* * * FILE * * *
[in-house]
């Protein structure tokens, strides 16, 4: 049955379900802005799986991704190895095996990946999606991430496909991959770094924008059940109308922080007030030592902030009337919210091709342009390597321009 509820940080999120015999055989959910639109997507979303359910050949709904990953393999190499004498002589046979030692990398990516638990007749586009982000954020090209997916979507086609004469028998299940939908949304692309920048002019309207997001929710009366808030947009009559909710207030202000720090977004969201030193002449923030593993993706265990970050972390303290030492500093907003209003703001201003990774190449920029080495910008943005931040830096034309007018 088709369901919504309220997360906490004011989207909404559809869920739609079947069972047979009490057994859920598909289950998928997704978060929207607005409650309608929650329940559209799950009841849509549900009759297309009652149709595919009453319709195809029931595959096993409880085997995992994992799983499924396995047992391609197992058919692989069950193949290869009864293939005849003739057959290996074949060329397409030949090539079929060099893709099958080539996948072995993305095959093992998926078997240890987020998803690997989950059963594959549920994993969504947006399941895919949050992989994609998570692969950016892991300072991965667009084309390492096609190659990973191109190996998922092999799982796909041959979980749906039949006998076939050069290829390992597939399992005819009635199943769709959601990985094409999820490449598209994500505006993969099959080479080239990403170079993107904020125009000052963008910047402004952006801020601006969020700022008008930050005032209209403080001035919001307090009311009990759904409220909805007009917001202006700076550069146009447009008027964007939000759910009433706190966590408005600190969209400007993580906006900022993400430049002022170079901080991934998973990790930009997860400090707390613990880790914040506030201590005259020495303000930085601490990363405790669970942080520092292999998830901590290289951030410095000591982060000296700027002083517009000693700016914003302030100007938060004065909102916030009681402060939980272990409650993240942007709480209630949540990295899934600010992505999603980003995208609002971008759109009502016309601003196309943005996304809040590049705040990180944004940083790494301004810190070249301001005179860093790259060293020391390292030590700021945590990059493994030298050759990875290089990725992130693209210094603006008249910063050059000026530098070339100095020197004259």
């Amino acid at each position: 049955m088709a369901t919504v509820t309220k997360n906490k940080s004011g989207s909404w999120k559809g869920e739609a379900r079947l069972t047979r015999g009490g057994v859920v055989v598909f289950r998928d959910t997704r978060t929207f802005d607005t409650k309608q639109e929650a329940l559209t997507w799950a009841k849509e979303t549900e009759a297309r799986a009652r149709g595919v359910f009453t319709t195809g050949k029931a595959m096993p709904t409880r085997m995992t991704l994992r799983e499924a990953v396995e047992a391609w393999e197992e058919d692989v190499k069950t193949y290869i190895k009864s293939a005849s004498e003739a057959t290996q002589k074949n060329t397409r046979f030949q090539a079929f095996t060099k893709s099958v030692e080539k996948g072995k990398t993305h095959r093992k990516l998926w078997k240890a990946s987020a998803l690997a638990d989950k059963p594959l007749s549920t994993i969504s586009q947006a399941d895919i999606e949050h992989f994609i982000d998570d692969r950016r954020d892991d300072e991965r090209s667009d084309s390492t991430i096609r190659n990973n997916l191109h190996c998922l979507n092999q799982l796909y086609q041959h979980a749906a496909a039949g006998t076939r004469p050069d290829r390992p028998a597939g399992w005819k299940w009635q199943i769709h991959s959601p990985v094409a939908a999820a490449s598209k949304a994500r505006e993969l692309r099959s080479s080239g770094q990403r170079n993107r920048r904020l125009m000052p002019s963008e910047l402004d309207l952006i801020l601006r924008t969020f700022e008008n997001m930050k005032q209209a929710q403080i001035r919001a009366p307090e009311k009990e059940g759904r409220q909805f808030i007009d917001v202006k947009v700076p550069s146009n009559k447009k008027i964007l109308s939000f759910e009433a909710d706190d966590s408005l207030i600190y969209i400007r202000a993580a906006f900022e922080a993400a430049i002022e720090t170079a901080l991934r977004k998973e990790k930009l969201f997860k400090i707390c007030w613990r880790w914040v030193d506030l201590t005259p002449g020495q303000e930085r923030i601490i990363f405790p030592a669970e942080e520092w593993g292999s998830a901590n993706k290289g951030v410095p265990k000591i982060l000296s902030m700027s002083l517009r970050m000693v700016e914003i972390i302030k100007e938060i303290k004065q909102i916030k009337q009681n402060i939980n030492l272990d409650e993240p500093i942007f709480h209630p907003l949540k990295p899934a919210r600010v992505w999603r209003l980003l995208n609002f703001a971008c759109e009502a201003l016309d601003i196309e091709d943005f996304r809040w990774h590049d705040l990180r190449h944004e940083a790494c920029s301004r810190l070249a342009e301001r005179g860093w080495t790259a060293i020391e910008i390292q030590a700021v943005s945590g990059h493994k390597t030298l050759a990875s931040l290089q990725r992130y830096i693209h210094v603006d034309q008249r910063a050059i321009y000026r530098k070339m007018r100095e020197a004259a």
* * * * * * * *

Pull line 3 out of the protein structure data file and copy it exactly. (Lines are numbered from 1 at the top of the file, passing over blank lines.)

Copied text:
């Amino acid at each position: 049955m088709a369901t919504v509820t309220k997360n906490k940080s004011g989207s909404w999120k559809g869920e739609a379900r079947l069972t047979r015999g009490g057994v859920v055989v598909f289950r998928d959910t997704r978060t929207f802005d607005t409650k309608q639109e929650a329940l559209t997507w799950a009841k849509e979303t549900e009759a297309r799986a009652r149709g595919v359910f009453t319709t195809g050949k029931a595959m096993p709904t409880r085997m995992t991704l994992r799983e499924a990953v396995e047992a391609w393999e197992e058919d692989v190499k069950t193949y290869i190895k009864s293939a005849s004498e003739a057959t290996q002589k074949n060329t397409r046979f030949q090539a079929f095996t060099k893709s099958v030692e080539k996948g072995k990398t993305h095959r093992k990516l998926w078997k240890a990946s987020a998803l690997a638990d989950k059963p594959l007749s549920t994993i969504s586009q947006a399941d895919i999606e949050h992989f994609i982000d998570d692969r950016r954020d892991d300072e991965r090209s667009d084309s390492t991430i096609r190659n990973n997916l191109h190996c998922l979507n092999q799982l796909y086609q041959h979980a749906a496909a039949g006998t076939r004469p050069d290829r390992p028998a597939g399992w005819k299940w009635q199943i769709h991959s959601p990985v094409a939908a999820a490449s598209k949304a994500r505006e993969l692309r099959s080479s080239g770094q990403r170079n993107r920048r904020l125009m000052p002019s963008e910047l402004d309207l952006i801020l601006r924008t969020f700022e008008n997001m930050k005032q209209a929710q403080i001035r919001a009366p307090e009311k009990e059940g759904r409220q909805f808030i007009d917001v202006k947009v700076p550069s146009n009559k447009k008027i964007l109308s939000f759910e009433a909710d706190d966590s408005l207030i600190y969209i400007r202000a993580a906006f900022e922080a993400a430049i002022e720090t170079a901080l991934r977004k998973e990790k930009l969201f997860k400090i707390c007030w613990r880790w914040v030193d506030l201590t005259p002449g020495q303000e930085r923030i601490i990363f405790p030592a669970e942080e520092w593993g292999s998830a901590n993706k290289g951030v410095p265990k000591i982060l000296s902030m700027s002083l517009r970050m000693v700016e914003i972390i302030k100007e938060i303290k004065q909102i916030k009337q009681n402060i939980n030492l272990d409650e993240p500093i942007f709480h209630p907003l949540k990295p899934a919210r600010v992505w999603r209003l980003l995208n609002f703001a971008c759109e009502a201003l016309d601003i196309e091709d943005f996304r809040w990774h590049d705040l990180r190449h944004e940083a790494c920029s301004r810190l070249a342009e301001r005179g860093w080495t790259a060293i020391e910008i390292q030590a700021v943005s945590g990059h493994k390597t030298l050759a990875s931040l290089q990725r992130y830096i693209h210094v603006d034309q008249r910063a050059i321009y000026r530098k070339m007018r100095e020197a004259a």